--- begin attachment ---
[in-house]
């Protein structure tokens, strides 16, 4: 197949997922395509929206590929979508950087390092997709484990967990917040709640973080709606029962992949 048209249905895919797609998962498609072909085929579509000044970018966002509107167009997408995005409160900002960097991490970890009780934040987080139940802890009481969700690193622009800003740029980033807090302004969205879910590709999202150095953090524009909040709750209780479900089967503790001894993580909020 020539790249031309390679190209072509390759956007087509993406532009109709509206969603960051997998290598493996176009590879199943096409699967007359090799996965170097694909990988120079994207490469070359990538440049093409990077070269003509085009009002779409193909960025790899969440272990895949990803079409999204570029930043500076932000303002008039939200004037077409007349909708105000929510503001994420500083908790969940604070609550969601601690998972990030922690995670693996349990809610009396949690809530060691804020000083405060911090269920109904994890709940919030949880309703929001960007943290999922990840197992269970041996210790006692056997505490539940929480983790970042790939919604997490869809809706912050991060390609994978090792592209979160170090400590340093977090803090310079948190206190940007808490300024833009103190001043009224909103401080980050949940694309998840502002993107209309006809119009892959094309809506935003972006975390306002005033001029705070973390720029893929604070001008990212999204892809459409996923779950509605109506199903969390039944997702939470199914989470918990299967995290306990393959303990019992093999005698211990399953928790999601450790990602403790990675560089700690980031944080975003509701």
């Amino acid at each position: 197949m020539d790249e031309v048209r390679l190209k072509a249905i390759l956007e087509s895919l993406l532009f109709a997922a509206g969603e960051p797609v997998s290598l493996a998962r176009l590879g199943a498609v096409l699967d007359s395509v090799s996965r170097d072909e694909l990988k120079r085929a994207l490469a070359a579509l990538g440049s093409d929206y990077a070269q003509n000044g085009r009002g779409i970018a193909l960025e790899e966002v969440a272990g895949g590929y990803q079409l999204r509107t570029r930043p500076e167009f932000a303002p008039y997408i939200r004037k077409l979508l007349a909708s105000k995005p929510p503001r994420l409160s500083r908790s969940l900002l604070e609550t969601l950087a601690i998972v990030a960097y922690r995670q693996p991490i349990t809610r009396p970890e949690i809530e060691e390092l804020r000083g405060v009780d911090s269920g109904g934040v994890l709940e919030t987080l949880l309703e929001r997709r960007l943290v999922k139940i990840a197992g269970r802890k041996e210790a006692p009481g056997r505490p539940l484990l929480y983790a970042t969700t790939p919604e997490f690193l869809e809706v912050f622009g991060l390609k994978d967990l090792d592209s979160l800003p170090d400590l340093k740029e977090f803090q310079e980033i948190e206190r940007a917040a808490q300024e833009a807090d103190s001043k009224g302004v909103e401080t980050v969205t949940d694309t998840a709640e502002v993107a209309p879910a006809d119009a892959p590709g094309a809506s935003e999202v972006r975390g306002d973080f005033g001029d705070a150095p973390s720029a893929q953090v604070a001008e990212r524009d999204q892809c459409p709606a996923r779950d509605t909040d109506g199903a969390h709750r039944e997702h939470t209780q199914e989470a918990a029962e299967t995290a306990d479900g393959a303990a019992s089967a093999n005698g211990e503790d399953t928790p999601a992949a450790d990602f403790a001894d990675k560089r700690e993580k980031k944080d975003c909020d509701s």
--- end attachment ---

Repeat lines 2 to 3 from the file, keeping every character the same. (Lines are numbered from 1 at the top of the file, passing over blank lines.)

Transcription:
């Protein structure tokens, strides 16, 4: 197949997922395509929206590929979508950087390092997709484990967990917040709640973080709606029962992949 048209249905895919797609998962498609072909085929579509000044970018966002509107167009997408995005409160900002960097991490970890009780934040987080139940802890009481969700690193622009800003740029980033807090302004969205879910590709999202150095953090524009909040709750209780479900089967503790001894993580909020 020539790249031309390679190209072509390759956007087509993406532009109709509206969603960051997998290598493996176009590879199943096409699967007359090799996965170097694909990988120079994207490469070359990538440049093409990077070269003509085009009002779409193909960025790899969440272990895949990803079409999204570029930043500076932000303002008039939200004037077409007349909708105000929510503001994420500083908790969940604070609550969601601690998972990030922690995670693996349990809610009396949690809530060691804020000083405060911090269920109904994890709940919030949880309703929001960007943290999922990840197992269970041996210790006692056997505490539940929480983790970042790939919604997490869809809706912050991060390609994978090792592209979160170090400590340093977090803090310079948190206190940007808490300024833009103190001043009224909103401080980050949940694309998840502002993107209309006809119009892959094309809506935003972006975390306002005033001029705070973390720029893929604070001008990212999204892809459409996923779950509605109506199903969390039944997702939470199914989470918990299967995290306990393959303990019992093999005698211990399953928790999601450790990602403790990675560089700690980031944080975003509701």
């Amino acid at each position: 197949m020539d790249e031309v048209r390679l190209k072509a249905i390759l956007e087509s895919l993406l532009f109709a997922a509206g969603e960051p797609v997998s290598l493996a998962r176009l590879g199943a498609v096409l699967d007359s395509v090799s996965r170097d072909e694909l990988k120079r085929a994207l490469a070359a579509l990538g440049s093409d929206y990077a070269q003509n000044g085009r009002g779409i970018a193909l960025e790899e966002v969440a272990g895949g590929y990803q079409l999204r509107t570029r930043p500076e167009f932000a303002p008039y997408i939200r004037k077409l979508l007349a909708s105000k995005p929510p503001r994420l409160s500083r908790s969940l900002l604070e609550t969601l950087a601690i998972v990030a960097y922690r995670q693996p991490i349990t809610r009396p970890e949690i809530e060691e390092l804020r000083g405060v009780d911090s269920g109904g934040v994890l709940e919030t987080l949880l309703e929001r997709r960007l943290v999922k139940i990840a197992g269970r802890k041996e210790a006692p009481g056997r505490p539940l484990l929480y983790a970042t969700t790939p919604e997490f690193l869809e809706v912050f622009g991060l390609k994978d967990l090792d592209s979160l800003p170090d400590l340093k740029e977090f803090q310079e980033i948190e206190r940007a917040a808490q300024e833009a807090d103190s001043k009224g302004v909103e401080t980050v969205t949940d694309t998840a709640e502002v993107a209309p879910a006809d119009a892959p590709g094309a809506s935003e999202v972006r975390g306002d973080f005033g001029d705070a150095p973390s720029a893929q953090v604070a001008e990212r524009d999204q892809c459409p709606a996923r779950d509605t909040d109506g199903a969390h709750r039944e997702h939470t209780q199914e989470a918990a029962e299967t995290a306990d479900g393959a303990a019992s089967a093999n005698g211990e503790d399953t928790p999601a992949a450790d990602f403790a001894d990675k560089r700690e993580k980031k944080d975003c909020d509701s």